Water Chemistry Alters Gene Expression and Physiological End Points of Chronic Waterborne Copper Exposure in Zebrafish, Danio rerio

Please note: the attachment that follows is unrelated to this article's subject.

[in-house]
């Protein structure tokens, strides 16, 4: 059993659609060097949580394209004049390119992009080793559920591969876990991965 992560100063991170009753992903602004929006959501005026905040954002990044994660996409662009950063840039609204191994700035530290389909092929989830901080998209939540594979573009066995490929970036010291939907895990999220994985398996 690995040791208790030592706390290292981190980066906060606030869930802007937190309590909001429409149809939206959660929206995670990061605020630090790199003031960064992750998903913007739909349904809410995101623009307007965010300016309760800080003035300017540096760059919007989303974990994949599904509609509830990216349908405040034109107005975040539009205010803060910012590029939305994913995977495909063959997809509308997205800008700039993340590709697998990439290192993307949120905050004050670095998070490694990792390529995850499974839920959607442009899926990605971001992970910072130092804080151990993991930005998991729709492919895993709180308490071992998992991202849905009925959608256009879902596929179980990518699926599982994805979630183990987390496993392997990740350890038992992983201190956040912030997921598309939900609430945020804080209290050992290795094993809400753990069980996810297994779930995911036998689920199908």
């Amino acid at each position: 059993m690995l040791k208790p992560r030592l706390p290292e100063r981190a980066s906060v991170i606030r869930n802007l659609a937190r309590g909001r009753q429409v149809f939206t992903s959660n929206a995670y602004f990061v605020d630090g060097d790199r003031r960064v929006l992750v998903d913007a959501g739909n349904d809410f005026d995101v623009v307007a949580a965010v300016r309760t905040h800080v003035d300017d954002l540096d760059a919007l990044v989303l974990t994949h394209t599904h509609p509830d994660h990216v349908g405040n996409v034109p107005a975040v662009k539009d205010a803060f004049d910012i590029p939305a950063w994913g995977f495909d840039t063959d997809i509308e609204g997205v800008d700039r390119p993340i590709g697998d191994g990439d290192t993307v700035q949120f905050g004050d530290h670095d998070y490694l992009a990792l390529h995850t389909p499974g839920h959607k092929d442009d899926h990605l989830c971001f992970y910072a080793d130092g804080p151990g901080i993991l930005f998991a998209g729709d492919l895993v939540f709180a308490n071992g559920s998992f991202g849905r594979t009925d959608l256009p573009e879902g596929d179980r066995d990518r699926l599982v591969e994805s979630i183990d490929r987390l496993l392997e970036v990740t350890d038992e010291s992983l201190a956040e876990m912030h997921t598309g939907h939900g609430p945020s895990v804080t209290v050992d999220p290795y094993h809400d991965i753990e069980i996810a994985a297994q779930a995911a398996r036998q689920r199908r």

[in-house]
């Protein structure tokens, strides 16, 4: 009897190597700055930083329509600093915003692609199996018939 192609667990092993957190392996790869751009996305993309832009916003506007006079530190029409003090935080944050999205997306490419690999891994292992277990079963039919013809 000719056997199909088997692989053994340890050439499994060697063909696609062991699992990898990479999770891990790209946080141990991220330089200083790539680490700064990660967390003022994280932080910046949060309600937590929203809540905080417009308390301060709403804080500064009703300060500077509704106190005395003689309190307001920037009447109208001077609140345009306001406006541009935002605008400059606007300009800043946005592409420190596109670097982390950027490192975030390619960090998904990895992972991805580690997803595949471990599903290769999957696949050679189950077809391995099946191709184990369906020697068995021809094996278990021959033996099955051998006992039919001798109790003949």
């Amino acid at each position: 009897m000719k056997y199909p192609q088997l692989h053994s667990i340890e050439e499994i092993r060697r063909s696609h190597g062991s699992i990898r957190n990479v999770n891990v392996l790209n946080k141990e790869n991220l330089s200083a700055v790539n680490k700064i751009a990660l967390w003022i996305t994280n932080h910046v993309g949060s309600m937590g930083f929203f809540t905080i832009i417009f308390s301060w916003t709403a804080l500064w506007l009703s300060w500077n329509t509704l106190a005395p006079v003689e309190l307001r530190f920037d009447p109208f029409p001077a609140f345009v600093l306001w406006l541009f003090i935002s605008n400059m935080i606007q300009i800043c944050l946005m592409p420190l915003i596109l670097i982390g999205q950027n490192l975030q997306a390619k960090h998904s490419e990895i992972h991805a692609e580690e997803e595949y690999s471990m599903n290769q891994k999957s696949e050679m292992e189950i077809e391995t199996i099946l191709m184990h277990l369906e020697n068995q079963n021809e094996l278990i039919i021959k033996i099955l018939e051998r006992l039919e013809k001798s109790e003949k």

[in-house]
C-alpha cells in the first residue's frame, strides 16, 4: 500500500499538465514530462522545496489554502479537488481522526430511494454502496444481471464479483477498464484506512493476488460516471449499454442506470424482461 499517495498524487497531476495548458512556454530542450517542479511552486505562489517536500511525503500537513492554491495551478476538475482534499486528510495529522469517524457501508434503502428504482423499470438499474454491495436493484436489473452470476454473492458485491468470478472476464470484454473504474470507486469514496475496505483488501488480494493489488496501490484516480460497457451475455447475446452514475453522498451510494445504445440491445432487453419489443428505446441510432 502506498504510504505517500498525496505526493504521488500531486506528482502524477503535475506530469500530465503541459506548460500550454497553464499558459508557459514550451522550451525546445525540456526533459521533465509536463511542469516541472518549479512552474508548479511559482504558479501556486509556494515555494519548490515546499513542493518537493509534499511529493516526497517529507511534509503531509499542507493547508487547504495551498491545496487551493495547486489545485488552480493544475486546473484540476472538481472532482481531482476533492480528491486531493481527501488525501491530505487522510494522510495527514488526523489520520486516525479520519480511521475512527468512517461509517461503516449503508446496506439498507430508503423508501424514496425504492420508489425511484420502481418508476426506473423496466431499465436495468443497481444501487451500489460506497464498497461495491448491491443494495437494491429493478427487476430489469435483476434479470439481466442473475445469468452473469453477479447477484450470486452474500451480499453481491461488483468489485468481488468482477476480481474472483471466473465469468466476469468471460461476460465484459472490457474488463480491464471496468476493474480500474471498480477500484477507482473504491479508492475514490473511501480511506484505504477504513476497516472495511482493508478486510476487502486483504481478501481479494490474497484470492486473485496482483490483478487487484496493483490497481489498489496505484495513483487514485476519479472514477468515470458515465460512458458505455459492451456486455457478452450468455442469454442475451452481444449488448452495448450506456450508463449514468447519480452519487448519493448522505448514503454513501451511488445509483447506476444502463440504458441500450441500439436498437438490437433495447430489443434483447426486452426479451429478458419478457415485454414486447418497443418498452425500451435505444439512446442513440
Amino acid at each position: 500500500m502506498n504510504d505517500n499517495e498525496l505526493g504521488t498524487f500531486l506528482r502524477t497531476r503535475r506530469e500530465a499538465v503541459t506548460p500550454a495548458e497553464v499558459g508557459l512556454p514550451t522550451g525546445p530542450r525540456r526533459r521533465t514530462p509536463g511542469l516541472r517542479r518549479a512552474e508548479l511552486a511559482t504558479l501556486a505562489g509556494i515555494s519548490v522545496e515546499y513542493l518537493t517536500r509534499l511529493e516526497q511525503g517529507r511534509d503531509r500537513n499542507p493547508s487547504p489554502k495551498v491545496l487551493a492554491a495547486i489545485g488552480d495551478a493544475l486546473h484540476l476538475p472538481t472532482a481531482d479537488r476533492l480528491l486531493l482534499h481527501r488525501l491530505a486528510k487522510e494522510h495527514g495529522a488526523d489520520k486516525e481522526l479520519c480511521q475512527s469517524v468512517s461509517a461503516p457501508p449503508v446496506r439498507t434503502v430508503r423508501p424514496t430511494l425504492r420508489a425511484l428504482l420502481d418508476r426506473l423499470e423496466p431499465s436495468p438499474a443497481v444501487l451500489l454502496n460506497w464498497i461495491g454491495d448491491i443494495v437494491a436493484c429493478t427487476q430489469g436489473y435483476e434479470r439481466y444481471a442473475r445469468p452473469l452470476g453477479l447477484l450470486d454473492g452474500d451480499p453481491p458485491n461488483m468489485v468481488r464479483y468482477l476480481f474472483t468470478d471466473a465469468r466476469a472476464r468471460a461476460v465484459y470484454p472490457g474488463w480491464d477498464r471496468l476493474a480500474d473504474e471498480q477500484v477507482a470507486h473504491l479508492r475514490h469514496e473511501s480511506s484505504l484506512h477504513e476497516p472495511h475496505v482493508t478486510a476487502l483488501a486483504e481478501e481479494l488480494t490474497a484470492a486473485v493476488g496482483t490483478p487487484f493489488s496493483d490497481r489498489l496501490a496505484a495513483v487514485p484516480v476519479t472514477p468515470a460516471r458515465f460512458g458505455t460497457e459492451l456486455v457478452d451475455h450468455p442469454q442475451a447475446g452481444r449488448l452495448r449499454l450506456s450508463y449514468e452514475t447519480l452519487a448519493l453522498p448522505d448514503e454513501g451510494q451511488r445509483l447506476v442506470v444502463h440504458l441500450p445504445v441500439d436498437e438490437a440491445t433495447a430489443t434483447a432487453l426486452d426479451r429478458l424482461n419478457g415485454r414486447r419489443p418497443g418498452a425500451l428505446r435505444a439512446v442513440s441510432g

This is the first study to implement a genomic approach to ascertain both transcriptional and functional end points of chronic Cu toxicity in fish associated with experimentally manipulated water chemistries. Over 21 d, zebrafish acclimated to softwater (Na<sup>+</sup> = 0.06 mM, Ca<sup>2+</sup> = 0.08 mM, Mg<sup>2+</sup> = 0.03 mM) were exposed to the following: soft-water (Ctrl); 12 μg L<sup>−1</sup> Cu (Cu); 3.3 mM Na<sup>+</sup> (Na); 3.3 mM Na<sup>+</sup> + 12 μg L<sup>−1</sup> Cu (Na + Cu); 3.3 mM Ca<sup>2+</sup> (Ca); or 3.3 mM Ca<sup>2+</sup> + 12 μg L<sup>−1</sup> Cu (Ca + Cu). Although effective at reducing Cu load in all tissues, Na<sup>+</sup> in the presence of Cu did not decrease the degree of oxidative damage, particularly in the gill and gut. In contrast, Ca + Cu treatment decreased Cu accumulation in gill, but not liver or gut, with no reduction in oxidative damage. Transcriptional analysis of candidate genes (atp7a, ctr1, ECaC, esr1) showed principally a down regulation of transcripts with the Cu only treatment, while Ca + Cu treatment restored some of the genes to control levels. Conversely, the Na + Cu treatment had a strong, opposing affect when compared to that of Cu alone. Zebrafish Affymetrix GeneChips revealed significantly clustered patterns of expression. Changes in expression induced by Cu appeared to be opposite to the majority of the other treatments. Our data on the preventative or enhancing effects of Na<sup>+</sup> and Ca<sup>2+</sup> both alone and in the presence of Cu, may, in the future, facilitate the incorporation of gene expression end points into a biotic ligand model predicting chronic Cu toxicity in this tropical model species of genomic importance.